Intellectual property (IP) law probably isn’t the first thing you think of when you think of Harry Houdini. One probably envisions dramatic performances involving straightjackets, water barrels, or sleight of hand illusions. However, Houdini’s greatest trick may have been leveraging IP to his personal advantage.
While many know of the magician for his impressive feats of escape, the Hungarian-born immigrant was also an avid inventor. Harry Houdini, born Erik Weitz, came of age during the Industrial Revolution. As a product of his time, Houdini had high esteem for feats of mechanical engineering. This, along with a few other incentives discussed later, led him to patent the machines he created for his magic performances.
He designed created new machines that would dazzle his audiences with exciting performances. Patenting his inventions served a few important functions for Houdini. But before describing those functions, let’s first explain how patents work and what they do.
In my last post I analyzed whether the design of a quilt top meets the statutory requirements for copyright protection and determined that it does. But there are still some unanswered questions. For example, if I wanted to create and sell a pattern with instructions on how to make my original quilt, would that also be protected under copyright law? And, if so, what might infringe?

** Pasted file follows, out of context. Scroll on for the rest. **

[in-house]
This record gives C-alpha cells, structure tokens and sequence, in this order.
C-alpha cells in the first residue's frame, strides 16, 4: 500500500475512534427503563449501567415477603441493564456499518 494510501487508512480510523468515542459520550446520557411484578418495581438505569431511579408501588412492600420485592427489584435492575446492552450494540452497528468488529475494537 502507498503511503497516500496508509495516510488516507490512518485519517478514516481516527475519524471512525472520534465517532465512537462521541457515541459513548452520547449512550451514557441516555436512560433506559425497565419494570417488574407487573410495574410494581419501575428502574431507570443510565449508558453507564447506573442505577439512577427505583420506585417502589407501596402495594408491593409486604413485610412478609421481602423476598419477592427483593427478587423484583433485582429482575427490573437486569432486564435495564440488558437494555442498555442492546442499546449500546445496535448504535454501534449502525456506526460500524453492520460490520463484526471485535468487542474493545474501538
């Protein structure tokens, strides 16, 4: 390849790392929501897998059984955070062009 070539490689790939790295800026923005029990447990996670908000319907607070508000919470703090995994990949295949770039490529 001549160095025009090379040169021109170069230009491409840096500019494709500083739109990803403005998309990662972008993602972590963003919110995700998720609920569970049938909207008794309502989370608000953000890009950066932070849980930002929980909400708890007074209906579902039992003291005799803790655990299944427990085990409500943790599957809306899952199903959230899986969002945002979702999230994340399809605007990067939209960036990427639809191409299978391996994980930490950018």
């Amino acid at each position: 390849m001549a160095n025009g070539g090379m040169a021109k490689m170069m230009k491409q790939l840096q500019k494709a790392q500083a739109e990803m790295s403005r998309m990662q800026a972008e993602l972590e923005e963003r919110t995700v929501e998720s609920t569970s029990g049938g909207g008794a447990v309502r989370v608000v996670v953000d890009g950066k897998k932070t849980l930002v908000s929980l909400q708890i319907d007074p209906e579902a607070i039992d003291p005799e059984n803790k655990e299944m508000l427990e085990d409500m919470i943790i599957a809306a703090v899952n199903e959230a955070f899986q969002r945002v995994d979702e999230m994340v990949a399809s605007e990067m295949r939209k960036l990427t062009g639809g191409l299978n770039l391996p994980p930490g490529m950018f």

On March 26, 2021, theSecond Circuit ruled that a decades-old series of prints created byAndy Warhol depicting music legendPrince infringed the copyrighted photograph byLynn Goldsmith on which the series was based. Warhol’s series of prints takes Goldsmith’s traditional, black and white portrait of the singer and superimposes it with his signaturepop art stylization. Goldsmith did not find out that Warhol had used her image until Prince died in 2016. The court’sdecision overturned adistrict court ruling which declared Warhol’s works legal under the fair use doctrine. But what exactly is the fair use doctrine, and why was it so important in this case? Let’s find out.